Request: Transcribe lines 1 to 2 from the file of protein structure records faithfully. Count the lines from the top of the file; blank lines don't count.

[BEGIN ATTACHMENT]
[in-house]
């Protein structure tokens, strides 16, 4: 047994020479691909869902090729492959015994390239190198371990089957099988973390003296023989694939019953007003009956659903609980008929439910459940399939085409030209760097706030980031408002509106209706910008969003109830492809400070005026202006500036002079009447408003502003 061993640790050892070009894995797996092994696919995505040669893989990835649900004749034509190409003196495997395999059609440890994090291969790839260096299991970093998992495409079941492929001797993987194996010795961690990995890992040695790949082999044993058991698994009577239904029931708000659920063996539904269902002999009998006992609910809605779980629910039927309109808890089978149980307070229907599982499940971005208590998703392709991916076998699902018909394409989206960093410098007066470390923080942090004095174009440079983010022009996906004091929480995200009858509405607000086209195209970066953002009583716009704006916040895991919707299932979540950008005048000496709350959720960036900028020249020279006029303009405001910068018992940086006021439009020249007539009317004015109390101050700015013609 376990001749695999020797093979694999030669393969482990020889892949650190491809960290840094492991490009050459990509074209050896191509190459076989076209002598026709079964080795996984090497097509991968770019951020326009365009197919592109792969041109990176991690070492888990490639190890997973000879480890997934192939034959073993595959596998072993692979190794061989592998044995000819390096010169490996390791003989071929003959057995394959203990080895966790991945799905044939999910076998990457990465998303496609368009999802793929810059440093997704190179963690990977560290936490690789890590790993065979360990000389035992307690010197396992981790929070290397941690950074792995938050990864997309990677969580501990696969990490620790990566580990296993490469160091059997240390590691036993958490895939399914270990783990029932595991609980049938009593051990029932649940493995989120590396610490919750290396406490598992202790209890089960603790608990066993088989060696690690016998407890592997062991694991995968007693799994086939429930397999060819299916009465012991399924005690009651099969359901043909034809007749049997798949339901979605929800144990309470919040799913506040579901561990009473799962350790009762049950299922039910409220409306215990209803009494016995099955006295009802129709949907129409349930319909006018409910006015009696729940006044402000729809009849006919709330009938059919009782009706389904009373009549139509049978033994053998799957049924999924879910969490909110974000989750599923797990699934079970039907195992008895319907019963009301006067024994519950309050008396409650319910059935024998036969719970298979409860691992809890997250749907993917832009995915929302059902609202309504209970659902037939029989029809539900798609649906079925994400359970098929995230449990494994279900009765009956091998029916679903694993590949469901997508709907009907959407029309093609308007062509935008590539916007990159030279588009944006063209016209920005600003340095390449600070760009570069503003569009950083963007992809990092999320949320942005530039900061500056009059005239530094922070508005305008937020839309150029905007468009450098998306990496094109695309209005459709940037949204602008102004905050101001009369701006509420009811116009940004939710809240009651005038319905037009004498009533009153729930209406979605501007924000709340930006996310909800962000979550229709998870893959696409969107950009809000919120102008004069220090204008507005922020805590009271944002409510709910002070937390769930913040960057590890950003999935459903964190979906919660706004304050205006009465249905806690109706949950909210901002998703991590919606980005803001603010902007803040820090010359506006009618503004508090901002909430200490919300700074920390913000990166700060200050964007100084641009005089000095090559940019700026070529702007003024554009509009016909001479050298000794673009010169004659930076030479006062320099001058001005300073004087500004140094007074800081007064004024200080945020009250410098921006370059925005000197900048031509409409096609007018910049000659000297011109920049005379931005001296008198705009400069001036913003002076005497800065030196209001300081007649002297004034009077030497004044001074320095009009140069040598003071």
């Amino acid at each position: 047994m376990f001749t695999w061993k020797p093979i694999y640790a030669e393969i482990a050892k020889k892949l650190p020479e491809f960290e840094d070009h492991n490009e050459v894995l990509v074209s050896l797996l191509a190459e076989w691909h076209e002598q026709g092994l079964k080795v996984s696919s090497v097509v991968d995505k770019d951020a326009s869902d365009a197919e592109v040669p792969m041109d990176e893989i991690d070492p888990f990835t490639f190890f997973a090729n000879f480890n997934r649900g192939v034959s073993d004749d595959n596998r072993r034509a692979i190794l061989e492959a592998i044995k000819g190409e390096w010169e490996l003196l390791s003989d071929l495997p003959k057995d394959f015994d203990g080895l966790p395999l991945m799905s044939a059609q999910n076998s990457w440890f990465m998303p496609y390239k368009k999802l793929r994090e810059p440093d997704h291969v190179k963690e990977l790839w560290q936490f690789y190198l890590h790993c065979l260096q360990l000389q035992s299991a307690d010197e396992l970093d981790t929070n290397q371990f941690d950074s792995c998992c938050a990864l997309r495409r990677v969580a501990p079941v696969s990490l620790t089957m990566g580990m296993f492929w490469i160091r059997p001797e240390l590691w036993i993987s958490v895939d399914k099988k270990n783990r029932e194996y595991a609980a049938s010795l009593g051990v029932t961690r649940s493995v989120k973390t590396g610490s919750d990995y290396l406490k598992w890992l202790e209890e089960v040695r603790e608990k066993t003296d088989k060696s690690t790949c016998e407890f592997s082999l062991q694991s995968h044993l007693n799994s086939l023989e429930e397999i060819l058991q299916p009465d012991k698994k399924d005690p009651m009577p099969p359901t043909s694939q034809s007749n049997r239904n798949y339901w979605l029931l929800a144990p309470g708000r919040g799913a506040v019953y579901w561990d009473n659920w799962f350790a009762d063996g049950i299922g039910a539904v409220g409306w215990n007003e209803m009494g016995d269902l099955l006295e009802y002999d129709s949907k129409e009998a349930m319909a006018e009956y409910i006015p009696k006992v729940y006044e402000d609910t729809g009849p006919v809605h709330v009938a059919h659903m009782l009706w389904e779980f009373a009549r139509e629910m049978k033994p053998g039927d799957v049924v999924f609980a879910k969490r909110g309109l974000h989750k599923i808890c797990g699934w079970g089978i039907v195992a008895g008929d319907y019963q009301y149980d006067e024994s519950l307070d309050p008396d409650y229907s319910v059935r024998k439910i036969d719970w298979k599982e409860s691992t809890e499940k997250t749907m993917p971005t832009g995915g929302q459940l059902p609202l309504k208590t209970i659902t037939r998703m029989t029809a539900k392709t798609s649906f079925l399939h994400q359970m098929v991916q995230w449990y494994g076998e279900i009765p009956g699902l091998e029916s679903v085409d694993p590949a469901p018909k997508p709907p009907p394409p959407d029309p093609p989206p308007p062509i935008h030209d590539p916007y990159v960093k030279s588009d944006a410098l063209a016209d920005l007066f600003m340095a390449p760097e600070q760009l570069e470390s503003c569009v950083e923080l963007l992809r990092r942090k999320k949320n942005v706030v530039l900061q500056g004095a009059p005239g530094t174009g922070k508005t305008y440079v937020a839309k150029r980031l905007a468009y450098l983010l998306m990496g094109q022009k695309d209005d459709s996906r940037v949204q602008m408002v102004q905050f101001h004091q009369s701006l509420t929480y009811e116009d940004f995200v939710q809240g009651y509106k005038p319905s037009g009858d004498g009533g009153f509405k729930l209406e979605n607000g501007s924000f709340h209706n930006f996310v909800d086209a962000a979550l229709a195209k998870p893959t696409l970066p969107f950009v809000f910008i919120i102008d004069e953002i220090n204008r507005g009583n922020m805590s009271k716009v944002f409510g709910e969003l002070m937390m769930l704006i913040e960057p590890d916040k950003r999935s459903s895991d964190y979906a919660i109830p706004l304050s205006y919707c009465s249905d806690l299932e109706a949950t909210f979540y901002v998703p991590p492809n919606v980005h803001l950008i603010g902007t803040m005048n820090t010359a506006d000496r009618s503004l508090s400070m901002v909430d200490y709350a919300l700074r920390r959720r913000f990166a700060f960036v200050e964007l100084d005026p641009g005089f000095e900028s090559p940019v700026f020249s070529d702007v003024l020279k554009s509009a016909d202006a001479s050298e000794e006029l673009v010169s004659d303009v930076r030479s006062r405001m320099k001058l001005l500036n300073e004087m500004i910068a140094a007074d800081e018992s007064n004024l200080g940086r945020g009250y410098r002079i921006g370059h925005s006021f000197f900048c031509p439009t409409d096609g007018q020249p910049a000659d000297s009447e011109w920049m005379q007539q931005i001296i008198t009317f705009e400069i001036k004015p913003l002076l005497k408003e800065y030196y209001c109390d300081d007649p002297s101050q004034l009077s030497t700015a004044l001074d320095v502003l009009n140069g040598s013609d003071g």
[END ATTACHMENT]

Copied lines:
[in-house]
């Protein structure tokens, strides 16, 4: 047994020479691909869902090729492959015994390239190198371990089957099988973390003296023989694939019953007003009956659903609980008929439910459940399939085409030209760097706030980031408002509106209706910008969003109830492809400070005026202006500036002079009447408003502003 061993640790050892070009894995797996092994696919995505040669893989990835649900004749034509190409003196495997395999059609440890994090291969790839260096299991970093998992495409079941492929001797993987194996010795961690990995890992040695790949082999044993058991698994009577239904029931708000659920063996539904269902002999009998006992609910809605779980629910039927309109808890089978149980307070229907599982499940971005208590998703392709991916076998699902018909394409989206960093410098007066470390923080942090004095174009440079983010022009996906004091929480995200009858509405607000086209195209970066953002009583716009704006916040895991919707299932979540950008005048000496709350959720960036900028020249020279006029303009405001910068018992940086006021439009020249007539009317004015109390101050700015013609 376990001749695999020797093979694999030669393969482990020889892949650190491809960290840094492991490009050459990509074209050896191509190459076989076209002598026709079964080795996984090497097509991968770019951020326009365009197919592109792969041109990176991690070492888990490639190890997973000879480890997934192939034959073993595959596998072993692979190794061989592998044995000819390096010169490996390791003989071929003959057995394959203990080895966790991945799905044939999910076998990457990465998303496609368009999802793929810059440093997704190179963690990977560290936490690789890590790993065979360990000389035992307690010197396992981790929070290397941690950074792995938050990864997309990677969580501990696969990490620790990566580990296993490469160091059997240390590691036993958490895939399914270990783990029932595991609980049938009593051990029932649940493995989120590396610490919750290396406490598992202790209890089960603790608990066993088989060696690690016998407890592997062991694991995968007693799994086939429930397999060819299916009465012991399924005690009651099969359901043909034809007749049997798949339901979605929800144990309470919040799913506040579901561990009473799962350790009762049950299922039910409220409306215990209803009494016995099955006295009802129709949907129409349930319909006018409910006015009696729940006044402000729809009849006919709330009938059919009782009706389904009373009549139509049978033994053998799957049924999924879910969490909110974000989750599923797990699934079970039907195992008895319907019963009301006067024994519950309050008396409650319910059935024998036969719970298979409860691992809890997250749907993917832009995915929302059902609202309504209970659902037939029989029809539900798609649906079925994400359970098929995230449990494994279900009765009956091998029916679903694993590949469901997508709907009907959407029309093609308007062509935008590539916007990159030279588009944006063209016209920005600003340095390449600070760009570069503003569009950083963007992809990092999320949320942005530039900061500056009059005239530094922070508005305008937020839309150029905007468009450098998306990496094109695309209005459709940037949204602008102004905050101001009369701006509420009811116009940004939710809240009651005038319905037009004498009533009153729930209406979605501007924000709340930006996310909800962000979550229709998870893959696409969107950009809000919120102008004069220090204008507005922020805590009271944002409510709910002070937390769930913040960057590890950003999935459903964190979906919660706004304050205006009465249905806690109706949950909210901002998703991590919606980005803001603010902007803040820090010359506006009618503004508090901002909430200490919300700074920390913000990166700060200050964007100084641009005089000095090559940019700026070529702007003024554009509009016909001479050298000794673009010169004659930076030479006062320099001058001005300073004087500004140094007074800081007064004024200080945020009250410098921006370059925005000197900048031509409409096609007018910049000659000297011109920049005379931005001296008198705009400069001036913003002076005497800065030196209001300081007649002297004034009077030497004044001074320095009009140069040598003071």